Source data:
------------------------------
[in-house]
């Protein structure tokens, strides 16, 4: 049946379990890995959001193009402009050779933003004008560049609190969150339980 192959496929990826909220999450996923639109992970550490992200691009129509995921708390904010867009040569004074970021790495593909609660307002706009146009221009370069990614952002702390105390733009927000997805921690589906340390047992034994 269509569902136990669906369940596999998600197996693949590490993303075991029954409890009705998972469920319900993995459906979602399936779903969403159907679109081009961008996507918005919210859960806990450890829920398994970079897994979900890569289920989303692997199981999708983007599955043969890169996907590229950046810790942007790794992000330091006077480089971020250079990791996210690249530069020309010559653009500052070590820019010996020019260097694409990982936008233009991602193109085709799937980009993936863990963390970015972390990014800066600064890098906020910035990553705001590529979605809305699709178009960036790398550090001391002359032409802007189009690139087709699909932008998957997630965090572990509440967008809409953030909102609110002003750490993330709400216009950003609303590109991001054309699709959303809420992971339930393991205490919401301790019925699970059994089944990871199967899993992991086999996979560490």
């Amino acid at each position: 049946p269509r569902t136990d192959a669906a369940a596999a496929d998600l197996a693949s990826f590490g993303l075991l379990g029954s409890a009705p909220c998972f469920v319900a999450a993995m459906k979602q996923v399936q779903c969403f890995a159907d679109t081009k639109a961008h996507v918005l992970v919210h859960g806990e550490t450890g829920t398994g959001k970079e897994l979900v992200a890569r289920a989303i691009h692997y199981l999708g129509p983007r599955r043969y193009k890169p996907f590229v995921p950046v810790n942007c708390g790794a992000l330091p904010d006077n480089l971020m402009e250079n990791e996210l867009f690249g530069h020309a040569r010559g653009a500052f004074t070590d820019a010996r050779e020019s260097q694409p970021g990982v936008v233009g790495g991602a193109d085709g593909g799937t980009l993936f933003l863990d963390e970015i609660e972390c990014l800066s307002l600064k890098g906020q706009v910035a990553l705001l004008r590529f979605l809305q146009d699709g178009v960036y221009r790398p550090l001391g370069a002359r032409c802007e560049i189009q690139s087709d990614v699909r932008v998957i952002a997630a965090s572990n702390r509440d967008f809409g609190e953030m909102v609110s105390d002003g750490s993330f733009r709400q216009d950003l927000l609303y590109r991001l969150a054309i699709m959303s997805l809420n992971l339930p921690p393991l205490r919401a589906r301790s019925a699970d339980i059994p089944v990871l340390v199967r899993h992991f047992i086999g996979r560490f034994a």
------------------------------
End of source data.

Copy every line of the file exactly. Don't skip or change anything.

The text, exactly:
[in-house]
């Protein structure tokens, strides 16, 4: 049946379990890995959001193009402009050779933003004008560049609190969150339980 192959496929990826909220999450996923639109992970550490992200691009129509995921708390904010867009040569004074970021790495593909609660307002706009146009221009370069990614952002702390105390733009927000997805921690589906340390047992034994 269509569902136990669906369940596999998600197996693949590490993303075991029954409890009705998972469920319900993995459906979602399936779903969403159907679109081009961008996507918005919210859960806990450890829920398994970079897994979900890569289920989303692997199981999708983007599955043969890169996907590229950046810790942007790794992000330091006077480089971020250079990791996210690249530069020309010559653009500052070590820019010996020019260097694409990982936008233009991602193109085709799937980009993936863990963390970015972390990014800066600064890098906020910035990553705001590529979605809305699709178009960036790398550090001391002359032409802007189009690139087709699909932008998957997630965090572990509440967008809409953030909102609110002003750490993330709400216009950003609303590109991001054309699709959303809420992971339930393991205490919401301790019925699970059994089944990871199967899993992991086999996979560490």
């Amino acid at each position: 049946p269509r569902t136990d192959a669906a369940a596999a496929d998600l197996a693949s990826f590490g993303l075991l379990g029954s409890a009705p909220c998972f469920v319900a999450a993995m459906k979602q996923v399936q779903c969403f890995a159907d679109t081009k639109a961008h996507v918005l992970v919210h859960g806990e550490t450890g829920t398994g959001k970079e897994l979900v992200a890569r289920a989303i691009h692997y199981l999708g129509p983007r599955r043969y193009k890169p996907f590229v995921p950046v810790n942007c708390g790794a992000l330091p904010d006077n480089l971020m402009e250079n990791e996210l867009f690249g530069h020309a040569r010559g653009a500052f004074t070590d820019a010996r050779e020019s260097q694409p970021g990982v936008v233009g790495g991602a193109d085709g593909g799937t980009l993936f933003l863990d963390e970015i609660e972390c990014l800066s307002l600064k890098g906020q706009v910035a990553l705001l004008r590529f979605l809305q146009d699709g178009v960036y221009r790398p550090l001391g370069a002359r032409c802007e560049i189009q690139s087709d990614v699909r932008v998957i952002a997630a965090s572990n702390r509440d967008f809409g609190e953030m909102v609110s105390d002003g750490s993330f733009r709400q216009d950003l927000l609303y590109r991001l969150a054309i699709m959303s997805l809420n992971l339930p921690p393991l205490r919401a589906r301790s019925a699970d339980i059994p089944v990871l340390v199967r899993h992991f047992i086999g996979r560490f034994a």